FBI at home of possible person of interest in Nashville bomb
Federal agents converged Saturday on the home of a possible person of interest in the explosion that rocked downtown Nashville as investigators scoured hundreds of tips and leads in the blast that pulverized city blocks on Christmas morning and damaged dozens of buildings.
More than 24 hours after the explosion, a motive remained elusive as investigators worked round-the-clock to resolve unanswered questions about the mysterious blast, which took place on a mostly deserted street on a sleepy holiday morning and was prefaced by a recorded warning advising those nearby to evacuate.
Still, there were signs of progress in the investigation, as the FBI revealed that it was looking at a number of individuals who may be connected to the investigation. Officials also said no additional explosive devices have been found — indicating no active threat to the area. Investigators have received around 500 tips and leads.
“It’s just going to take us some time,” Douglas Korneski, the special agent in charge in charge of the FBI’s Memphis field office, said at a Saturday afternoon news conference. “Our investigative team is turning over every stone” to understand who did this and why.
Around the same time, investigators from multiple federal and local law enforcement agencies were at a home in Antioch, in suburban Nashville, after receiving information relevant to the investigation, said FBI Special Agent Jason Pack. Another law enforcement official, who was not authorized to discuss an ongoing investigation and spoke to The Associated Press on condition of anonymity, said investigators regard a person associated with the property as a person of interest.
Federal agents could be seen looking around the property, searching the home and the backyard. A Google Maps image had shown a similar recreational vehicle parked in the backyard when the photo was captured in May 2019; an AP reporter at the scene did not see the vehicle at the property in the late afternoon Saturday.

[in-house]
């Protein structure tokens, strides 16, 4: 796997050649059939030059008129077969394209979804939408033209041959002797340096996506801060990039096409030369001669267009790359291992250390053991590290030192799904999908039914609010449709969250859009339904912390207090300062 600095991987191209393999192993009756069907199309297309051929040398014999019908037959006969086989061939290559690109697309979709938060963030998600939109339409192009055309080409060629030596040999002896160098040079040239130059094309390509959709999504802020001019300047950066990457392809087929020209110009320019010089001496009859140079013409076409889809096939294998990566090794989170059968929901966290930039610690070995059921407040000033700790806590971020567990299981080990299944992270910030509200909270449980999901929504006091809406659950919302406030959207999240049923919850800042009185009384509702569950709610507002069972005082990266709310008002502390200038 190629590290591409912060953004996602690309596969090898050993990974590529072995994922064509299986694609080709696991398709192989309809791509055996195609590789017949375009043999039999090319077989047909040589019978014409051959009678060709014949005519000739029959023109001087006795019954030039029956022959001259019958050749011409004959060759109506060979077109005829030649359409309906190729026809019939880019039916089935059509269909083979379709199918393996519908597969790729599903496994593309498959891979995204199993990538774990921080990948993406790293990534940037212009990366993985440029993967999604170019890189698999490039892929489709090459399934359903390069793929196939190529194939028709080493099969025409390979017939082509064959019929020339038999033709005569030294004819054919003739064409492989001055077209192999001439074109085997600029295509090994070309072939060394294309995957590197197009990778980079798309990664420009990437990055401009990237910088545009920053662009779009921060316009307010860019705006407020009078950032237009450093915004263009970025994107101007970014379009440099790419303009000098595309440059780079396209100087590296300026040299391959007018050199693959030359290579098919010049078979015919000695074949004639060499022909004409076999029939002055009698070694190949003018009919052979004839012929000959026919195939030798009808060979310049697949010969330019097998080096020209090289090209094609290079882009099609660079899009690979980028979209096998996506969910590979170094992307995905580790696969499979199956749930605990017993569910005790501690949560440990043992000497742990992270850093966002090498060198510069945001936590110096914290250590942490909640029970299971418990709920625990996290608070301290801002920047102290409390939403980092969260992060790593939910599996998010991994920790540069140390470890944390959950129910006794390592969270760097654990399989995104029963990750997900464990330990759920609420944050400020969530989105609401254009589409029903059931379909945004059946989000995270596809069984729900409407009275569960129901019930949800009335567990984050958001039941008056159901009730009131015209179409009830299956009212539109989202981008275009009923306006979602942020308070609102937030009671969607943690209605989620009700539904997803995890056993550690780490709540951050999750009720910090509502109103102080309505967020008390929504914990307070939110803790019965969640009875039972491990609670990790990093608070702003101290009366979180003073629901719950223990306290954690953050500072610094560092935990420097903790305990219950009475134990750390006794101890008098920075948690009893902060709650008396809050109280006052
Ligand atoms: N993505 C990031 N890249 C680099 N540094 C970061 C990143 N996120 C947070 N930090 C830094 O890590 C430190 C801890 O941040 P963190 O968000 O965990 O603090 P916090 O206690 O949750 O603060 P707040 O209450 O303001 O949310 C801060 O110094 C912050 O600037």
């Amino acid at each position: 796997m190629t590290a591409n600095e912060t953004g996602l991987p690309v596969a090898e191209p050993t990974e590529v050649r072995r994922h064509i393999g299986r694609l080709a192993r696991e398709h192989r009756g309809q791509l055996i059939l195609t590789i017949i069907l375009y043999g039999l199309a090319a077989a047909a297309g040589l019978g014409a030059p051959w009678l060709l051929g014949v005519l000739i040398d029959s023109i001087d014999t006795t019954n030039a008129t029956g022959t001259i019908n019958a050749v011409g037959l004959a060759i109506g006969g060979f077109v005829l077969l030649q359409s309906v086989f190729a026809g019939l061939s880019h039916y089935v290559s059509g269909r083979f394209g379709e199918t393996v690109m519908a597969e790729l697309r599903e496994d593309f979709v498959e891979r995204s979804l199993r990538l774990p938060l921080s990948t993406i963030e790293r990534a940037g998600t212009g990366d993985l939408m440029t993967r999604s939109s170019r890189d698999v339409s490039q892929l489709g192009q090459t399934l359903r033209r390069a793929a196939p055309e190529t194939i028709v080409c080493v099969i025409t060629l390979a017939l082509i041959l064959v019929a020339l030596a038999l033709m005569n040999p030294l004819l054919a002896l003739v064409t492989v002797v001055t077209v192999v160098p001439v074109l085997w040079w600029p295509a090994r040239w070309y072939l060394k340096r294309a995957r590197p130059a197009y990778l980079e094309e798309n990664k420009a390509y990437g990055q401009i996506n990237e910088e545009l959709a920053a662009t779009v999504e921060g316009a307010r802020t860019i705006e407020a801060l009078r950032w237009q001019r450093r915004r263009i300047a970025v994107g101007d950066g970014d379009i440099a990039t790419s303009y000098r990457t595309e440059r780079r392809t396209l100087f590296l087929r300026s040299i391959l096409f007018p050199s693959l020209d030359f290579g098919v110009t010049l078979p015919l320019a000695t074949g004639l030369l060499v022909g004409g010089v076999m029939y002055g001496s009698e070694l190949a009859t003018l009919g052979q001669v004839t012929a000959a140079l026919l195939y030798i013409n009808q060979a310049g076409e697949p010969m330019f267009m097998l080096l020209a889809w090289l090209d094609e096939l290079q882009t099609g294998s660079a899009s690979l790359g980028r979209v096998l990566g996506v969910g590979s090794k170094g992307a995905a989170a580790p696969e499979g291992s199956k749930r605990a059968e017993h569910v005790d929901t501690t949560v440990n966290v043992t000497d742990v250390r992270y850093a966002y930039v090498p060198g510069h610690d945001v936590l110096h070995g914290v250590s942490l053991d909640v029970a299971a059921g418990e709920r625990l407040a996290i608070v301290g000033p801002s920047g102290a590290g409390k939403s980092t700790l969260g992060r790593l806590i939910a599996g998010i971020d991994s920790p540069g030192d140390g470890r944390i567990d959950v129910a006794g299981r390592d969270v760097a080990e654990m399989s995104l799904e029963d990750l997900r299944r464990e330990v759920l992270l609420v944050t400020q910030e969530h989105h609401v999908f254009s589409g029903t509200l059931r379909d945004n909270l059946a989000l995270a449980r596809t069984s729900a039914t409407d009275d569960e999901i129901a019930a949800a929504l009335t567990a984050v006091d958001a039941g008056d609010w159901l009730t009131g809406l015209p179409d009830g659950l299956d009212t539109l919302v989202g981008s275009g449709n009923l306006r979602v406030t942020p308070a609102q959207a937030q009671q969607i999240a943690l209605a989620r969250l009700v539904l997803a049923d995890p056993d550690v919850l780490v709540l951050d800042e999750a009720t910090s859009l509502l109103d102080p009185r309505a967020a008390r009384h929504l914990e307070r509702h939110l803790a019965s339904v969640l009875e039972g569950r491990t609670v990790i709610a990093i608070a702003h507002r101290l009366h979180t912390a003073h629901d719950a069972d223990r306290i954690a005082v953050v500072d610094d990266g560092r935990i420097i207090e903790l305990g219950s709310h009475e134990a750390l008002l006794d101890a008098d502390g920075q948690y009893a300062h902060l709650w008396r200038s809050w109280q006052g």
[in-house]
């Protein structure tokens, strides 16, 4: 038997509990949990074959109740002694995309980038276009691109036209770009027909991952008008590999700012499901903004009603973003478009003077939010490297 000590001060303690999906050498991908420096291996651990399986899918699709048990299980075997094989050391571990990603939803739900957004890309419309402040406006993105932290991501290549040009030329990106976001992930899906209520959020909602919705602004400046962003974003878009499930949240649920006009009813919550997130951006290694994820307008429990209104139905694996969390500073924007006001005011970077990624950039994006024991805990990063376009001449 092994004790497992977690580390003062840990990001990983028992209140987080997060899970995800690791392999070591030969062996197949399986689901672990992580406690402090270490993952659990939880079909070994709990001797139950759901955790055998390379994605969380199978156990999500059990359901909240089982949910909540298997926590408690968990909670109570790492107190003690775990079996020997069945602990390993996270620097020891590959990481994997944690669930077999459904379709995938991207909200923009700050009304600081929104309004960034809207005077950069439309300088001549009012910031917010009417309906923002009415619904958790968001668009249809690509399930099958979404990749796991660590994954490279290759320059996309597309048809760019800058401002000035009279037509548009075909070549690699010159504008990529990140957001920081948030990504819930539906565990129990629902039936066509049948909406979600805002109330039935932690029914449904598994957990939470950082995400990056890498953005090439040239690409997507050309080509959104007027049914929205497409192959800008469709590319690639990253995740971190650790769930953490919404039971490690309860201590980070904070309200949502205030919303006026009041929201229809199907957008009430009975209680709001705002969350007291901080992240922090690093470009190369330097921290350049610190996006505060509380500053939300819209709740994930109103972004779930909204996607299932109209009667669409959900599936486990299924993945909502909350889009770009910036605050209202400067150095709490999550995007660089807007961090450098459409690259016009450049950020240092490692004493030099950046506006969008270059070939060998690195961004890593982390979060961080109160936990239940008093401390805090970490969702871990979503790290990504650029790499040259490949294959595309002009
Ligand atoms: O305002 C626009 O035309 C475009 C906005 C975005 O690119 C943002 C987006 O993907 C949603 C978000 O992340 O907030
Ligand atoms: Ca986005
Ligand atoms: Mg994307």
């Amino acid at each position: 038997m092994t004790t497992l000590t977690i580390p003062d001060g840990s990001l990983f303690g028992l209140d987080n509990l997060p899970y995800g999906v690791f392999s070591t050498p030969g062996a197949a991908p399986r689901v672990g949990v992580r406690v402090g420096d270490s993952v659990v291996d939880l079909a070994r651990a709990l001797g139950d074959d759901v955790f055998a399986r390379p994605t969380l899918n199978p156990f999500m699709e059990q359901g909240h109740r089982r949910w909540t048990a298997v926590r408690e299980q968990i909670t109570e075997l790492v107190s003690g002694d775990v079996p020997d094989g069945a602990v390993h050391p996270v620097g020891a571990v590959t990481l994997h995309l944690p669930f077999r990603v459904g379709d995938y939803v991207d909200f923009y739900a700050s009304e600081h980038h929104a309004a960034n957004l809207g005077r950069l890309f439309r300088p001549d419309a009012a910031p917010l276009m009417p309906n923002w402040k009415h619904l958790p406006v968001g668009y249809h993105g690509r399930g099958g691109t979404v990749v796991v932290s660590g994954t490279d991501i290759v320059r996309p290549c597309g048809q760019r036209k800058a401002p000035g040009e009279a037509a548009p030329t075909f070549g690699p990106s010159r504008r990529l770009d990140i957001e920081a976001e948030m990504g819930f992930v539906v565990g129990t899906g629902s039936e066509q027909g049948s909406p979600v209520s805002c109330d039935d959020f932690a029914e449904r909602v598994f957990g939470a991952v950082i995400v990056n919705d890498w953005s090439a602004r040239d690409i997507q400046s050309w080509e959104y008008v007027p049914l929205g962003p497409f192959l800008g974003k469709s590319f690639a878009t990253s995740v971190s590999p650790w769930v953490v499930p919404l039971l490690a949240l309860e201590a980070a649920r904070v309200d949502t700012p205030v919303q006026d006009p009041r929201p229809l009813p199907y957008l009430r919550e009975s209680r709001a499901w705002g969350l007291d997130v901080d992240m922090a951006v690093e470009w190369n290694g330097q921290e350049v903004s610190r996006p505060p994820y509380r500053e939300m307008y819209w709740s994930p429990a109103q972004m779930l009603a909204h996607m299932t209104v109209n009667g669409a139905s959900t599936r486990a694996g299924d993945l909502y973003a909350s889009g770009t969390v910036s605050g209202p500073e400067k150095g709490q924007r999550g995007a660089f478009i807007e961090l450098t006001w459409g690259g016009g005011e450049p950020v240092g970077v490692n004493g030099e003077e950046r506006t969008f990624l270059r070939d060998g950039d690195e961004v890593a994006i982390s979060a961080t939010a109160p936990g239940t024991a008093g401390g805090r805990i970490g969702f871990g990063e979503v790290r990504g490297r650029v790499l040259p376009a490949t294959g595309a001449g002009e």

Separately, the Federal Emergency Management Agency said in a report Saturday that tissue samples found at the scene were determined to be human remains. Officials said they were working vigorously to identify whom the remains belong to.
But questions endured about the mysterious circumstances of the explosion, which officials said injured three people after a bomb detonated inside a recreational vehicle. If the goal was to harm an untold number of citizens, then why did the explosive go off so early in the morning before streets were bustling with activity and why did a pre-recorded warning from the RV announce that a bomb would detonate in 15 minutes? And if the goal wasn’t human destruction, then what was it?
The attack continued to wreak havoc on communications systems across the state. Police emergency systems in Tennessee, Kentucky and Alabama, as well as Nashville’s COVID-19 community hotline and a handful of hospital systems, remained out of service due to an AT&T central office being affected by the blast.
The building contained a telephone exchange, with network equipment in it — but the company has declined to say exactly how many people have been impacted.
Asked whether the AT&T building could have been a possible target, Korneski said, "We’re looking at every possible motive that could be involved.
Investigators shut down the heart of downtown Nashville’s tourist scene – an area packed with honky-tonks, restaurants and shops – as they shuffled through broken glass and damaged buildings to learn more about the explosion.
Mayor John Cooper has enforced a curfew in the downtown area until Sunday via executive order to limit public access to the area. More than 40 buildings were affected.
AT&T said restoration efforts are facing several challenges, which include a fire that “reignited overnight and led to the evacuation of the building.” This has forced their teams to work with safety and structural engineers and drilling access holes into the building in order to reconnect power.
“Our teams continue to work around the clock on recovery efforts from yesterday morning’s explosion in Nashville,” the company said in a Saturday statement. “We have two portable cell sites operating in downtown Nashville with numerous additional portable sites being deployed in the Nashville area and in the region.”
Ray Neville, president of technology at T-Mobile, said on Twitter that service disruptions affected Louisville, Nashville, Knoxville, Birmingham and Atlanta. “We continue to see service interruptions in these areas following yesterday’s explosion. Restoration efforts continue around the clock & we will keep you updated on progress,” he said in a tweet Saturday.
The outages had even briefly grounded flights at the Nashville International Airport, but service was continuing normally as of Saturday. The Federal Aviation Association has since issued a temporary flight restriction around the airport, requiring pilots to follow strict procedures until Dec. 30.
According to Metro Nashville Police Chief John Drake, police officers responded on Friday to a report of shots fired when they encountered the RV blaring a recorded warning that a bomb would detonate in 15 minutes. Police evacuated nearby buildings and called in the bomb squad. The RV exploded shortly afterward.